The GALEX ultraviolet atlas of nearby galaxies

Armando Gil De Paz, Samuel Boissier, Barry F. Madore, Mark Seibert, Young H. Joe, Alessandro Boselli, Ted K. Wyder, David Thilker, Luciana Bianchi, Soo Chang Rey, R. Michael Rich, Tom A. Barlow, Tim Conrow, Karl Forster, Peter G. Friedman, D. Christopher Martin, Patrick Morrissey, Susan G. Neff, David Schiminovich, Todd SmallJosé Donas, Timothy M. Heckman, Young Wook Lee, Bruno Milliard, Alex S. Szalay, Sukyoung Yi

Research output: Contribution to journalArticlepeer-review

608 Citations (Scopus)


We present images, integrated photometry, and surface-brightness and color profiles for a total of 1034 nearby galaxies recently observed by the Galaxy Evolution Explorer (GALEX) satellite in its far-ultraviolet (FUV; λeff = 1516 Å) and near-ultraviolet (NUV; λeff = 2267 Å) bands. Our catalog of objects is derived primarily from the GALEX Nearby Galaxies Survey (NGS) supplemented by galaxies larger than 1' in diameter serendipitously found in these fields and in other GALEX exposures of similar of greater depth. The sample analyzed here adequately describes the distribution and full range of properties (luminosity, color, star formation rate [SFR]) of galaxies in the local universe. From the surface brightness profiles obtained we have computed asymptotic magnitudes, colors, and luminosities, along with the concentration indices C31 and C42. We have also morphologically classified the UV surface brightness profiles according to their shape. This data set has been complemented with archival optical, nearinfrared, and far-infrared fluxes and colors. We find that the integrated (FUV - K) color provides robust discrimination between elliptical and spiral/irregular galaxies and also among spiral galaxies of different subtypes. Elliptical galaxies with brighter K-band luminosities (i.e., more massive) are redder in (NUV - K) color but bluer in (FUV - NUV) (a color sensitive to the presence of a strong UV upturn) than less massive ellipticals. In the case of the spiral/irregular galaxies our analysis shows the presence of a relatively tight correlation between the (FUV-NUV) color (or, equivalently, the slope of the UV spectrum, β) and the total infrared-to-UV ratio. The correlation found between (FUV - NUV) color and K-band luminosity (with lower luminosity objects being bluer than more luminous ones) can be explained as due to an increase in the dust content with galaxy luminosity. The images in this Atlas along with the profiles and integrated properties are publicly available through a dedicated Web page.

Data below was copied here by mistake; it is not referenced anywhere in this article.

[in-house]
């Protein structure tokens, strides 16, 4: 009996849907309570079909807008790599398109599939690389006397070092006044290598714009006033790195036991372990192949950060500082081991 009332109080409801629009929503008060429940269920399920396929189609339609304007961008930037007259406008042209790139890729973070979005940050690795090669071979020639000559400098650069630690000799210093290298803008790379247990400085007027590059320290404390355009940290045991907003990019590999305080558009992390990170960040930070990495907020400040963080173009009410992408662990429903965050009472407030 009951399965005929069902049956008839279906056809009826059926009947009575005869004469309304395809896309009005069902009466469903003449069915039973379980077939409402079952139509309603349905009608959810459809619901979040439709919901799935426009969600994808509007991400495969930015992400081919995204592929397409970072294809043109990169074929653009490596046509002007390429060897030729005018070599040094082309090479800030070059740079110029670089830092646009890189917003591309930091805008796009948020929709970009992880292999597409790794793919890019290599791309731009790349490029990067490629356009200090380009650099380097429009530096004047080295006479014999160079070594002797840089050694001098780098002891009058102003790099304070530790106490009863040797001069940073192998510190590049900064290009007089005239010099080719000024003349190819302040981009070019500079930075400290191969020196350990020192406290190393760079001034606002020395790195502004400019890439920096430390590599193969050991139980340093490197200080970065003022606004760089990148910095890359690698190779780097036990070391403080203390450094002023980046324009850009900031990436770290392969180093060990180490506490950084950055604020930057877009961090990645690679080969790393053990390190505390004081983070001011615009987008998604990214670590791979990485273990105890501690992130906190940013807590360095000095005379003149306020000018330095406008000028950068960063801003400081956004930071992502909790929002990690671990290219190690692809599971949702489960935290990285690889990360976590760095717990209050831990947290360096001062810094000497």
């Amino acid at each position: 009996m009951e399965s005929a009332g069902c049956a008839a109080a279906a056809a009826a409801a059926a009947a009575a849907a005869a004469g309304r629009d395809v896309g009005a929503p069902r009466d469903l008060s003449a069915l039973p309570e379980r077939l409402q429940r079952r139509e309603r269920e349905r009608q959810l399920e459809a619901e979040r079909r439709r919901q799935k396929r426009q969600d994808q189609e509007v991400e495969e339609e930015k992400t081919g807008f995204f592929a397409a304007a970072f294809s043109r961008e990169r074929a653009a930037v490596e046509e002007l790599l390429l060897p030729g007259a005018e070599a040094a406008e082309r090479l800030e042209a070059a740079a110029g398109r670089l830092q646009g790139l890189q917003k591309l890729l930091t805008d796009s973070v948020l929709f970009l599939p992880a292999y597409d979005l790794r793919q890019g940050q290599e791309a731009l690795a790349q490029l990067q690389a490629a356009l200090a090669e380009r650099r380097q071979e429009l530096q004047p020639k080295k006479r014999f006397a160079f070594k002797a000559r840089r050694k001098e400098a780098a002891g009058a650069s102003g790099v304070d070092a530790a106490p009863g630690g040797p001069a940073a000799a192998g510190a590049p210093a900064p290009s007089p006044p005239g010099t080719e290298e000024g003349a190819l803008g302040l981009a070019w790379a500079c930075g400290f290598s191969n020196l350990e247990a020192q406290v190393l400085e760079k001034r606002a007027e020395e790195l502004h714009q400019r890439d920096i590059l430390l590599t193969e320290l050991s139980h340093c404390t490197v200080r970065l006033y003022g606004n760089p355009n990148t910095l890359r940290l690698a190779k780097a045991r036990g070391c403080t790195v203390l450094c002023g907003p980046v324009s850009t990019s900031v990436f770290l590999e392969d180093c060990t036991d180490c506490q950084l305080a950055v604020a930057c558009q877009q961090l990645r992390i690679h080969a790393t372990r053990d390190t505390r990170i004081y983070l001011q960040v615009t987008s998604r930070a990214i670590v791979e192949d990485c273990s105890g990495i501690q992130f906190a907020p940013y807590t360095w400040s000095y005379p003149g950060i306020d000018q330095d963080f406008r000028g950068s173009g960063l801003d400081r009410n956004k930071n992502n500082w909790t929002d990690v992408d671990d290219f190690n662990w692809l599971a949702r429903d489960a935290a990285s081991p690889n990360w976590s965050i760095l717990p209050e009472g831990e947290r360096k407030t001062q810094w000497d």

Original languageEnglish
Pages (from-to)185-255
Number of pages71
JournalAstrophysical Journal, Supplement Series
Issue number2
Publication statusPublished - 2007 Dec

All Science Journal Classification (ASJC) codes

  • Astronomy and Astrophysics
  • Space and Planetary Science


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